On June 23, Twitter censored President Donald Trump’s tweets by attaching warning labels, including one about protesters in Portland and another tweet which said, “There will never be an ‘Autonomous Zone’ in Washington, D.C., as long as I’m your President. If they try they will be met with serious force!” This move comes after Twitter flagged two of Trump’s tweets on May 27 for violating their misinformation policies. Twitter and Facebook began censoring posts or notifying viewers if they spread egregiously false information, particularly pertaining to voting procedures for the upcoming 2020 general election. 

Though it is good that social media sites, particularly Twitter, are finally working to prevent the rampant spread of misinformation on their platforms, this alone is not enough. These fact-checking provisions are limited in scope, and thus do not absolve social media users of responsibility for verifying that content they consume or amplify is factually accurate, especially when it relates to topics as paramount as the upcoming election.

First, it is important for social media users to understand the limited reach of Twitter and Facebook’s new social media fact-checking policies, both in terms of the types of posts they cover and the impact they have on online discourse. Even Twitter, the most proactive social media network with regard to misinformation, only flags and censors a small portion of false political claims, specifically ones that violate its “civic integrity policy.” This policy only covers tweets which are aimed at “manipulating or interfering in elections or other civic processes,” and does not extend to general political falsehoods. 

This is why only a small subsection of Trump’s lies, including his assertion that mail-in voting is inherently fraudulent, are flagged, while the vast majority, such as his oft-repeated claim that the U.S. only has the most COVID-19 cases in the world because of the nation’s widespread testing, remain on Twitter unimpeded. In practical terms, this means that the vast majority of false or misleading tweets go unflagged, severely limiting the impact that Twitter’s fact-checking procedures have on Trump. Considering that, the onus is still largely on Twitter users to think critically, and they cannot rely on Twitter’s narrow fact-checking policies to do that for them.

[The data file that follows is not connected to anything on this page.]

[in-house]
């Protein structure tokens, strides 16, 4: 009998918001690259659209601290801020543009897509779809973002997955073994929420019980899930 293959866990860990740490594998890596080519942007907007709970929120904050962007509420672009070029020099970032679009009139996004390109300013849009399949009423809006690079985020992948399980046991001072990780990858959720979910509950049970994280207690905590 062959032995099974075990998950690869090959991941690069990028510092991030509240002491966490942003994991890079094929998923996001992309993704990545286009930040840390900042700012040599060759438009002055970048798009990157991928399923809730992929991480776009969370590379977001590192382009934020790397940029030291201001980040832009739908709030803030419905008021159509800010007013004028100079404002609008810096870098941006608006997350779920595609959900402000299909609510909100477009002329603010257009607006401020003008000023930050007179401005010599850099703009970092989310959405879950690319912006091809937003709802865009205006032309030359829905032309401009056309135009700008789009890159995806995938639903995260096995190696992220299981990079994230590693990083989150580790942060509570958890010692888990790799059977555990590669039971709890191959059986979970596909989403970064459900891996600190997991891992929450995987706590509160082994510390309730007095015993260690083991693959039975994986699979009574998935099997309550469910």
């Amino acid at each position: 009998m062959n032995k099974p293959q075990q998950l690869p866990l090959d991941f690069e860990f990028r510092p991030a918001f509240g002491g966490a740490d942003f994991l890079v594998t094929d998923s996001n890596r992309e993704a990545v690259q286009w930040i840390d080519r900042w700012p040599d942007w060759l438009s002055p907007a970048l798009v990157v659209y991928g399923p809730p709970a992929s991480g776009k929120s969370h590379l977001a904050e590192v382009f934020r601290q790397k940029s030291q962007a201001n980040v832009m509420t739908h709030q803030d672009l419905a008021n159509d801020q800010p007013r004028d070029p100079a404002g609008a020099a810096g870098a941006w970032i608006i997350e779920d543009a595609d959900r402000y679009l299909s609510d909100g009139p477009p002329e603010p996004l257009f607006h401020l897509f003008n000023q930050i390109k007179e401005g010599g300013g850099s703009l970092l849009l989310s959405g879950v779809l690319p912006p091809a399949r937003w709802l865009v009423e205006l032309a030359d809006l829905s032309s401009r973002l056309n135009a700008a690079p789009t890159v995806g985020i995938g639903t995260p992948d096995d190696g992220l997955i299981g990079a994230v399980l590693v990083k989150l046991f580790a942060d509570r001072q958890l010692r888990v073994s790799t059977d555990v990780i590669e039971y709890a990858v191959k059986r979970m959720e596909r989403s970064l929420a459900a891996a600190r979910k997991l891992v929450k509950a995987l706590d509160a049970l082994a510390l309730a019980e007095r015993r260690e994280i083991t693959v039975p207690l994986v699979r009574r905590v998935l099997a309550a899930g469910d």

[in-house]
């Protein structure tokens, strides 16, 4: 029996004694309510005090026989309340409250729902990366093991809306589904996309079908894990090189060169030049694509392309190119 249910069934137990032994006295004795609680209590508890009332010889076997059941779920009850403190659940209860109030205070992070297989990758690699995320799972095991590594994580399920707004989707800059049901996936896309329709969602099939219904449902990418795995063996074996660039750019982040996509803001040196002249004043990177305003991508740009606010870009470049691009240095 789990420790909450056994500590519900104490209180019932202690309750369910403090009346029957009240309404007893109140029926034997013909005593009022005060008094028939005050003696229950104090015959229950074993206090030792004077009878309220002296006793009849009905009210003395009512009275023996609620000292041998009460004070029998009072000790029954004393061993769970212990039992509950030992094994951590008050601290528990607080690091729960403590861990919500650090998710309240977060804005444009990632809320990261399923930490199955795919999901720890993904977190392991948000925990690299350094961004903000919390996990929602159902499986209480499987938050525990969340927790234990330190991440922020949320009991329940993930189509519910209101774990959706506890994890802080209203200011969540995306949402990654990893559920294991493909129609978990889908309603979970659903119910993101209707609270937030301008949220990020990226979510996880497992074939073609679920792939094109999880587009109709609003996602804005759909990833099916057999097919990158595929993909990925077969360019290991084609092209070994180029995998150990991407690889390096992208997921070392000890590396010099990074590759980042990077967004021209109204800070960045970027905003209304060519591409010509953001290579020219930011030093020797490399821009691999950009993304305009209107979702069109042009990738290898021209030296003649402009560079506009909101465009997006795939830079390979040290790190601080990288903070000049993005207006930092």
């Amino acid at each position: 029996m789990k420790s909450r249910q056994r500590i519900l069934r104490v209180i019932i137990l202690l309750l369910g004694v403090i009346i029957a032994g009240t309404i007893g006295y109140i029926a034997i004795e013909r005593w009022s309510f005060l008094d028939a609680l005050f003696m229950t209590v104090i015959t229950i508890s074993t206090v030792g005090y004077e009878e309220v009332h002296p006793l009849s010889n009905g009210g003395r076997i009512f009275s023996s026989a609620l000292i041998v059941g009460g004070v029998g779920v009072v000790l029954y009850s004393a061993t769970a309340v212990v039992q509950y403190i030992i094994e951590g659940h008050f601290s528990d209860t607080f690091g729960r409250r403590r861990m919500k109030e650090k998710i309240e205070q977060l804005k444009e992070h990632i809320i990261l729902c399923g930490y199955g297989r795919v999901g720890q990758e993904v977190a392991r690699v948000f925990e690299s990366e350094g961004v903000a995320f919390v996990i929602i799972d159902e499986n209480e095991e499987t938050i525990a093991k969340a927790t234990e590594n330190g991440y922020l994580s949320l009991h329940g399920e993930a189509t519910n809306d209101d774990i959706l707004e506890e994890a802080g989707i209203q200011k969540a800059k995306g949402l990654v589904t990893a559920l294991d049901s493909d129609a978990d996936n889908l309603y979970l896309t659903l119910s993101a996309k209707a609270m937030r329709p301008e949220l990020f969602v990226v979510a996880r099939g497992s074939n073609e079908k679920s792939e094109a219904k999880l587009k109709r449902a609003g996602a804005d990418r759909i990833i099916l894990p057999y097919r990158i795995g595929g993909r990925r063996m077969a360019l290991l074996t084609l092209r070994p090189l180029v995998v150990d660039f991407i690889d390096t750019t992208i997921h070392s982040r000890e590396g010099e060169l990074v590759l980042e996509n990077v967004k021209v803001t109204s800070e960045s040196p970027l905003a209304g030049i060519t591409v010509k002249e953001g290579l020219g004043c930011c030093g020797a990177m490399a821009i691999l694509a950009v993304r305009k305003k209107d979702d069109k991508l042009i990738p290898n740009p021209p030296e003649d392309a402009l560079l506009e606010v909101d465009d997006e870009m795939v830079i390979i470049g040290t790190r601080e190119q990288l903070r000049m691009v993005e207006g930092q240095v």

It is important to consider how much of an impact Twitter’s fact-checking policies actually have on online political discourse. With regard to Trump in particular, Twitter’s efforts to call out his political falsehoods have only a marginal impact — at best — on the national political conversation, for several reasons. First, even on tweets that Twitter flagged as false and provided fact-checking for, Trump still received a large number of reactions, indicating that his opinions were still widely shared and publicized. For instance, his tweet declaring that mail-in voting could not be “anything less than substantially fraudulent” has more than 35,000 retweets and 125,000 likes as of Sept. 27. 

In tandem with that, fact-checking Trump’s blatant falsehoods do little to actually regulate the political climate. People who do not support Trump already know that many of his claims are false, while his supporters are exceedingly unlikely to change their views based on fact-checking, especially provided by a site that Trump claims is biased against Republicans. Ultimately, while Twitter’s fact-checking policies help improve political discourse and call out falsehoods in theory, their impact on the president’s social media presence is effectively null.